Peninah Muiruri 1 , 2 , Denis W. Juma 1 , Luicer A. Ingasia 1 , Lorna J. Chebon 1 , Benjamin Opot 1 , Bidii S. Ngalah 1 , Jelagat Cheruiyot 1 , Ben Andagalu 1 , Hoseah M. Akala 1 , Venny C. S. Nyambati 2 , Joseph K. Ng’ang’a 2 , Edwin Kamau , 1 , 3
30 October 2018
There are concerns that resistance to artemisinin-based combination therapy might emerge in Kenya and sub-Saharan Africa (SSA) in the same pattern as was with chloroquine and sulfadoxine–pyrimethamine. Single nucleotide polymorphisms (SNPs) in critical alleles of pfmdr1 gene have been associated with resistance to artemisinin and its partner drugs. Microsatellite analysis of loci flanking genes associated with anti-malarial drug resistance has been used in defining the geographic origins, dissemination of resistant parasites and identifying regions in the genome that have been under selection.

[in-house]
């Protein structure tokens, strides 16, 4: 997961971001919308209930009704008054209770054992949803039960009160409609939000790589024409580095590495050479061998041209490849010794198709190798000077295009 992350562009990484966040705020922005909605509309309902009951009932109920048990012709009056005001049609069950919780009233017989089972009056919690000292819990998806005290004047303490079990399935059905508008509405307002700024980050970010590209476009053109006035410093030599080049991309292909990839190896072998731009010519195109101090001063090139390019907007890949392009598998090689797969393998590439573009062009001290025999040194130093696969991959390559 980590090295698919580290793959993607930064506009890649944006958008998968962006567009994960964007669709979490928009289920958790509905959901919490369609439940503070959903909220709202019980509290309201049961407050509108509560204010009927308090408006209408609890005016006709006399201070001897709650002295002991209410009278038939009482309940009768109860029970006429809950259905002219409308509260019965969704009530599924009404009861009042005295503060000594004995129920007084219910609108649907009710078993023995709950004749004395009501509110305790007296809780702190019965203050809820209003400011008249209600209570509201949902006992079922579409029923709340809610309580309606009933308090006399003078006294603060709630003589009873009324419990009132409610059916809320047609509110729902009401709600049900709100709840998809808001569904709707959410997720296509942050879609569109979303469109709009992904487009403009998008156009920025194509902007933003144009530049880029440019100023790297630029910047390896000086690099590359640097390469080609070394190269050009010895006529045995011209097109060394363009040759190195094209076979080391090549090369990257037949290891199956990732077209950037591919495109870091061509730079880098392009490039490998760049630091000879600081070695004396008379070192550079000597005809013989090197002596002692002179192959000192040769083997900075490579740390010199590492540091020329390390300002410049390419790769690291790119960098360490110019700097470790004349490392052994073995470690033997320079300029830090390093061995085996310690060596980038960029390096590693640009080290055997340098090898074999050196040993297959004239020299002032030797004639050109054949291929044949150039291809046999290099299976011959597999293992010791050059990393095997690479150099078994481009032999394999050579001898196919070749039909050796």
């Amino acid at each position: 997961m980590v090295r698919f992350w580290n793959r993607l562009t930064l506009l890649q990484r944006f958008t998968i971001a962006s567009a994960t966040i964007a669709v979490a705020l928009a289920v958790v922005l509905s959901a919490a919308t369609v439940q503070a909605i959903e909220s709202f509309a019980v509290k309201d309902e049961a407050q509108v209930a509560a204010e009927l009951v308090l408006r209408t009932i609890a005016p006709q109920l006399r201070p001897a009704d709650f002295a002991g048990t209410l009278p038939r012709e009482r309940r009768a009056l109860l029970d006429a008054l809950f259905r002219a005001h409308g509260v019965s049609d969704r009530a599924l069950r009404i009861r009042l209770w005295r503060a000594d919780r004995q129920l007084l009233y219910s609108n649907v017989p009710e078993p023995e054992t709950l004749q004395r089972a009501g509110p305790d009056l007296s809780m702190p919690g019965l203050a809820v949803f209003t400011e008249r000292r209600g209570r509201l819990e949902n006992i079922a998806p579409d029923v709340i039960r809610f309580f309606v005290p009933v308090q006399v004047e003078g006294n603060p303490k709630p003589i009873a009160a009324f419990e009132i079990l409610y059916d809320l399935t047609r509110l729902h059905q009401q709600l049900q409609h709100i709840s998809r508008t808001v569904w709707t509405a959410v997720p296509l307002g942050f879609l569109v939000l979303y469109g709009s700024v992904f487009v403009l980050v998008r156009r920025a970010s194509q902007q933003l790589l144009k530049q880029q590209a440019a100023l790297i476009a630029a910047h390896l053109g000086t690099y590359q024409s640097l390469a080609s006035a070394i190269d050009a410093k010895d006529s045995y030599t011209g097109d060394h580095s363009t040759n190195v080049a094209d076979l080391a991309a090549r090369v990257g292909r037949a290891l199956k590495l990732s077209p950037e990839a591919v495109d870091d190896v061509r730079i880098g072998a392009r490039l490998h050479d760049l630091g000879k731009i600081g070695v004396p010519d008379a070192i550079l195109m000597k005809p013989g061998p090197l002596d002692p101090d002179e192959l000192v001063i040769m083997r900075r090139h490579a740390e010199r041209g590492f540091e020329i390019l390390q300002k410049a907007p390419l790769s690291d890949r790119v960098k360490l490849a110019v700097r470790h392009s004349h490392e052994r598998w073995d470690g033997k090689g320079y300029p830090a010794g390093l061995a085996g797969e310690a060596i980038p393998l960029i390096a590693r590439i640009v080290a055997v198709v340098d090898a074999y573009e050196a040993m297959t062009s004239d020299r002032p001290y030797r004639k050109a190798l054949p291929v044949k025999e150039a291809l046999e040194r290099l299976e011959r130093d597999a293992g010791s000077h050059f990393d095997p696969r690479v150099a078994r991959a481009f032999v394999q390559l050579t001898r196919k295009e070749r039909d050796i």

This study set out to investigate evidence of selective sweep and genetic lineages in pfmdr1 genotypes associated with the use of artemether–lumefantrine (AL), as the first-line treatment in Kenya. Parasites (n = 252) from different regions in Kenya were assayed for SNPs at codons 86, 184 and 1246 and typed for 7 neutral microsatellites and 13 microsatellites loci flanking (± 99 kb) pfmdr1 in Plasmodium falciparum infections.
The data showed differential site and region specific prevalence of SNPs associated with drug resistance in the pfmdr1 gene. The prevalence of pfmdr1 N86, 184F, and D1246 in western Kenya (Kisumu, Kericho and Kisii) compared to the coast of Kenya (Malindi) was 92.9% vs. 66.7%, 53.5% vs. to 24.2% and 96% vs. to 87.9%, respectively. The N FD haplotype which is consistent with AL selection was at 51% in western Kenya compared to 25% in coastal Kenya.
Selection pressures were observed to be different in different regions of Kenya, especially the western region compared to the coastal region. The data showed independent genetic lineages for all the pfmdr1 alleles. The evidence of soft sweeps in pfmdr1 observed varied in direction from one region to another. This is challenging for malaria control programs in SSA which clearly indicate effective malaria control policies should be based on the region and not at a country wide level.